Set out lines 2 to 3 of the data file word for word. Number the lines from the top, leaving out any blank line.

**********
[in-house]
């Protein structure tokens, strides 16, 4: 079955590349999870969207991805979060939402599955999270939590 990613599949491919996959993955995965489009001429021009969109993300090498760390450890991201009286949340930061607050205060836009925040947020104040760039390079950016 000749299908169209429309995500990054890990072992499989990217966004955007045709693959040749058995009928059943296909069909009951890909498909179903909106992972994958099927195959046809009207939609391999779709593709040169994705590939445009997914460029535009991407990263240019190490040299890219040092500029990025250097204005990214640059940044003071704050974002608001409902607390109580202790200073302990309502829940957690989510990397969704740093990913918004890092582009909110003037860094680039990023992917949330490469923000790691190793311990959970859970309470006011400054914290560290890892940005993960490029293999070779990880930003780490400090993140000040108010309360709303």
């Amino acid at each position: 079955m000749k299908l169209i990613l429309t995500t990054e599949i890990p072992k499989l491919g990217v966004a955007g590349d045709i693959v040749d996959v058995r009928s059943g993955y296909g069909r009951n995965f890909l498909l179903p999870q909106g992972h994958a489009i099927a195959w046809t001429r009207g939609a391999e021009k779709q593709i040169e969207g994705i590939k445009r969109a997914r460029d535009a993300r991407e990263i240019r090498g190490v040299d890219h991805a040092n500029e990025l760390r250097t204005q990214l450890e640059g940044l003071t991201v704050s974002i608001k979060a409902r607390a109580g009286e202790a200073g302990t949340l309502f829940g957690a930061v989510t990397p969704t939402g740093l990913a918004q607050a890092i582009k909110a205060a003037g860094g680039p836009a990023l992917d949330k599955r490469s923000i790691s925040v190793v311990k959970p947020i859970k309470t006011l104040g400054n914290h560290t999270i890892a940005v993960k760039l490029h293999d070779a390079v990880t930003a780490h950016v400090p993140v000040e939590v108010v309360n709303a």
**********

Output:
């Protein structure tokens, strides 16, 4: 079955590349999870969207991805979060939402599955999270939590 990613599949491919996959993955995965489009001429021009969109993300090498760390450890991201009286949340930061607050205060836009925040947020104040760039390079950016 000749299908169209429309995500990054890990072992499989990217966004955007045709693959040749058995009928059943296909069909009951890909498909179903909106992972994958099927195959046809009207939609391999779709593709040169994705590939445009997914460029535009991407990263240019190490040299890219040092500029990025250097204005990214640059940044003071704050974002608001409902607390109580202790200073302990309502829940957690989510990397969704740093990913918004890092582009909110003037860094680039990023992917949330490469923000790691190793311990959970859970309470006011400054914290560290890892940005993960490029293999070779990880930003780490400090993140000040108010309360709303």
């Amino acid at each position: 079955m000749k299908l169209i990613l429309t995500t990054e599949i890990p072992k499989l491919g990217v966004a955007g590349d045709i693959v040749d996959v058995r009928s059943g993955y296909g069909r009951n995965f890909l498909l179903p999870q909106g992972h994958a489009i099927a195959w046809t001429r009207g939609a391999e021009k779709q593709i040169e969207g994705i590939k445009r969109a997914r460029d535009a993300r991407e990263i240019r090498g190490v040299d890219h991805a040092n500029e990025l760390r250097t204005q990214l450890e640059g940044l003071t991201v704050s974002i608001k979060a409902r607390a109580g009286e202790a200073g302990t949340l309502f829940g957690a930061v989510t990397p969704t939402g740093l990913a918004q607050a890092i582009k909110a205060a003037g860094g680039p836009a990023l992917d949330k599955r490469s923000i790691s925040v190793v311990k959970p947020i859970k309470t006011l104040g400054n914290h560290t999270i890892a940005v993960k760039l490029h293999d070779a390079v990880t930003a780490h950016v400090p993140v000040e939590v108010v309360n709303a």